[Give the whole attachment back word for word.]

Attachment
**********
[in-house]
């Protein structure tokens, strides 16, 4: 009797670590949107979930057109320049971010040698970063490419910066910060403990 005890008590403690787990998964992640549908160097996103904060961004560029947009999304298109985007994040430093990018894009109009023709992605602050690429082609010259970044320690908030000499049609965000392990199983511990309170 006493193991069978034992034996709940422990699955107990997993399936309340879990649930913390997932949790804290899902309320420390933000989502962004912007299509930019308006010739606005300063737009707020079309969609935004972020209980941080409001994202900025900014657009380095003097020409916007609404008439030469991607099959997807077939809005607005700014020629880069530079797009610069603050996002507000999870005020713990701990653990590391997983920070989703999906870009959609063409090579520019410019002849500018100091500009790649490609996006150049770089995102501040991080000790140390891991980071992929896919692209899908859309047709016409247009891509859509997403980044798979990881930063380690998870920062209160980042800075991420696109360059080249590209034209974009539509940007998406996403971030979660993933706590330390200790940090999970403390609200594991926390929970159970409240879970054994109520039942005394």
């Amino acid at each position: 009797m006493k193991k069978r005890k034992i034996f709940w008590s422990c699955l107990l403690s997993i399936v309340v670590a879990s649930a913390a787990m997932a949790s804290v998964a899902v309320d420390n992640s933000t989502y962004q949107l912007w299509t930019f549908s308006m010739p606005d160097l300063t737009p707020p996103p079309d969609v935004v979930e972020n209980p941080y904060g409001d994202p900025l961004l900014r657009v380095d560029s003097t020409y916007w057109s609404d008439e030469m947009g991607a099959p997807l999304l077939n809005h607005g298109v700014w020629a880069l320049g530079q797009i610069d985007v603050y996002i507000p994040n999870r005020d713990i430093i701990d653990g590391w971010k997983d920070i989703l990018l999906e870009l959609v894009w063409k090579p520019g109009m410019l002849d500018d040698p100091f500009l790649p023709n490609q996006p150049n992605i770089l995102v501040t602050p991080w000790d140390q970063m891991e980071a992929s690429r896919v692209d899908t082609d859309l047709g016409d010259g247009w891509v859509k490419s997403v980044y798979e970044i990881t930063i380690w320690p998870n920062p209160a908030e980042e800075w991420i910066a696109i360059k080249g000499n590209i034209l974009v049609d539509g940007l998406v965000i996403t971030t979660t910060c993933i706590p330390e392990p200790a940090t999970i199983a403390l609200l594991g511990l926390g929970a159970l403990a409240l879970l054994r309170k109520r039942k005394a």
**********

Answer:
[in-house]
């Protein structure tokens, strides 16, 4: 009797670590949107979930057109320049971010040698970063490419910066910060403990 005890008590403690787990998964992640549908160097996103904060961004560029947009999304298109985007994040430093990018894009109009023709992605602050690429082609010259970044320690908030000499049609965000392990199983511990309170 006493193991069978034992034996709940422990699955107990997993399936309340879990649930913390997932949790804290899902309320420390933000989502962004912007299509930019308006010739606005300063737009707020079309969609935004972020209980941080409001994202900025900014657009380095003097020409916007609404008439030469991607099959997807077939809005607005700014020629880069530079797009610069603050996002507000999870005020713990701990653990590391997983920070989703999906870009959609063409090579520019410019002849500018100091500009790649490609996006150049770089995102501040991080000790140390891991980071992929896919692209899908859309047709016409247009891509859509997403980044798979990881930063380690998870920062209160980042800075991420696109360059080249590209034209974009539509940007998406996403971030979660993933706590330390200790940090999970403390609200594991926390929970159970409240879970054994109520039942005394």
């Amino acid at each position: 009797m006493k193991k069978r005890k034992i034996f709940w008590s422990c699955l107990l403690s997993i399936v309340v670590a879990s649930a913390a787990m997932a949790s804290v998964a899902v309320d420390n992640s933000t989502y962004q949107l912007w299509t930019f549908s308006m010739p606005d160097l300063t737009p707020p996103p079309d969609v935004v979930e972020n209980p941080y904060g409001d994202p900025l961004l900014r657009v380095d560029s003097t020409y916007w057109s609404d008439e030469m947009g991607a099959p997807l999304l077939n809005h607005g298109v700014w020629a880069l320049g530079q797009i610069d985007v603050y996002i507000p994040n999870r005020d713990i430093i701990d653990g590391w971010k997983d920070i989703l990018l999906e870009l959609v894009w063409k090579p520019g109009m410019l002849d500018d040698p100091f500009l790649p023709n490609q996006p150049n992605i770089l995102v501040t602050p991080w000790d140390q970063m891991e980071a992929s690429r896919v692209d899908t082609d859309l047709g016409d010259g247009w891509v859509k490419s997403v980044y798979e970044i990881t930063i380690w320690p998870n920062p209160a908030e980042e800075w991420i910066a696109i360059k080249g000499n590209i034209l974009v049609d539509g940007l998406v965000i996403t971030t979660t910060c993933i706590p330390e392990p200790a940090t999970i199983a403390l609200l594991g511990l926390g929970a159970l403990a409240l879970l054994r309170k109520r039942k005394a």